I’ve been unsatisfied with the state of my wardrobe since I can remember. Every morning I stare into my closet and think, I have nothing wear, even though it’s filled with clothes. I always felt underwhelmed by my wardrobe. Why do I wear the same ten things over and over again? Why do I hold on to clothes that I barely wear anymore?
But finally, this summer, I decided to do something about it. I learned about an effective way of purging unwanted stuff and creating a wardrobe I’ll love. Armed with my new knowledge, I tackled my closet head on, and the result is a curated collection of clothes I am genuinely happy to wear.
Step 1: Purge All the Clothes You Don’t Love
Decluttering seems all the rage these days. Everyone is talking about Marie Kondo’s bestseller The Life-Changing Magic of Tidying Up. After recently reading it for my book club, I felt motivated to go for it and apply the KonMari method to my wardrobe. As Kondo prescribes, I held in my hands, one by one, every item of clothing I owned and asked myself, Does it spark joy? (Yes, really).
KonMari’ng my wardrobe took a few hours, and the photo above shows the fruit of my purging mission. It turned out I owned 70 tops, and 35 of them were culled for the donation bin. Out of the 24 bottoms I owned, 9 failed the “Does it spark joy?” test. At least 6 pairs of shoes and more than half my socks were banished into the discard pile. After the whole procedure, I was thrilled to be done. I nearly felt intoxicated with giddiness. My wardrobe now only consisted of pieces I love. I had finally whipped my wardrobe into shape!
Now when I open my sock drawer and see all my favourite pairs at once, I beam with pride. Who knew a tidy sock drawer could bring about such euphoria?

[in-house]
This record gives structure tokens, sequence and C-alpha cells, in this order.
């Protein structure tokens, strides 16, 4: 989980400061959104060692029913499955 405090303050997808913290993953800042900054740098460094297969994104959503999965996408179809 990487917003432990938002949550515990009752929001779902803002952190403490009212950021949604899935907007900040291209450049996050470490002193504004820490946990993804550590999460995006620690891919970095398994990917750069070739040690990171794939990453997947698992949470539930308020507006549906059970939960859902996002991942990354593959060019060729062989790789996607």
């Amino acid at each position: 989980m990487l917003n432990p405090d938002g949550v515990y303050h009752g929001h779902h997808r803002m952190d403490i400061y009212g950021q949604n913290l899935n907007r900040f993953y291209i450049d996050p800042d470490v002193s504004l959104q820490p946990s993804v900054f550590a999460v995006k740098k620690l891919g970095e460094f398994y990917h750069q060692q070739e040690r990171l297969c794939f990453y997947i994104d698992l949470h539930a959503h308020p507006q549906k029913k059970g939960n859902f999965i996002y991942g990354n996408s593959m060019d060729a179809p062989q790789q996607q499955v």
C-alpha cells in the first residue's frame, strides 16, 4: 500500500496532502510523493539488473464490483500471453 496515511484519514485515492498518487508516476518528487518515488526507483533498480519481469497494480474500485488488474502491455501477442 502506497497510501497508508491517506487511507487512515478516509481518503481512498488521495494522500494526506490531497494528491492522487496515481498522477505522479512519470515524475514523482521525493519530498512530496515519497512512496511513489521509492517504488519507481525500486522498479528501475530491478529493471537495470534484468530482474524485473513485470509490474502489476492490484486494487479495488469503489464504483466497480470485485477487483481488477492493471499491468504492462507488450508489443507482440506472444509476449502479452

Step 2: Create a Capsule Wardrobe
A capsule wardrobe is an awesome way to curate a seasonal collection of clothes that you are content to wear for a discrete period of time. So I created a capsule of 35 pieces that includes tops, bottoms, jackets, and shoes that I would wear from July to the end of September. This does not include workout clothes, sleepwear, and loungewear. I created my capsule entirely out of what I already owned except for a new pair of sandals. The clothes that didn’t it make into this season’s capsule were stored away and will be considered for the next capsule.
The capsule method is a good way to prevent mindless shopping because it forces you to be very intentional about what you add to your wardrobe. I’m really hoping that going with the capsule method will help me stick to my annual clothing budget. I plan to buy only high quality pieces that I will keep long-term and adheres to my personal style. The end result will be a cohesive wardrobe in which every item of clothing will complement one another.
The other great thing about a capsule wardrobe is that it saves you time when getting dressed. Because I love every piece of garment in my capsule, putting together an outfit for the day is easy-peasy. So in addition to saving you money, having a minimalist wardrobe will save you time and make getting dressed for the day much less stressful. I’ve been living with my capsule wardrobe for a month now, and I absolutely love it. There is no going back.
I am so pleased with how my wardrobe turned out that I’m looking forward to KonMari’ng the rest of our apartment. I no longer feel burdened by the clothes I own, and it’s a great feeling! After reading Kondo’s book I think I finally found a clear, concrete method for decluttering and achieving the minimalist lifestyle that I aspired to but always seemed elusive.
Have you tried the KonMari method or creating a capsule wardrobe? What has your experience been like?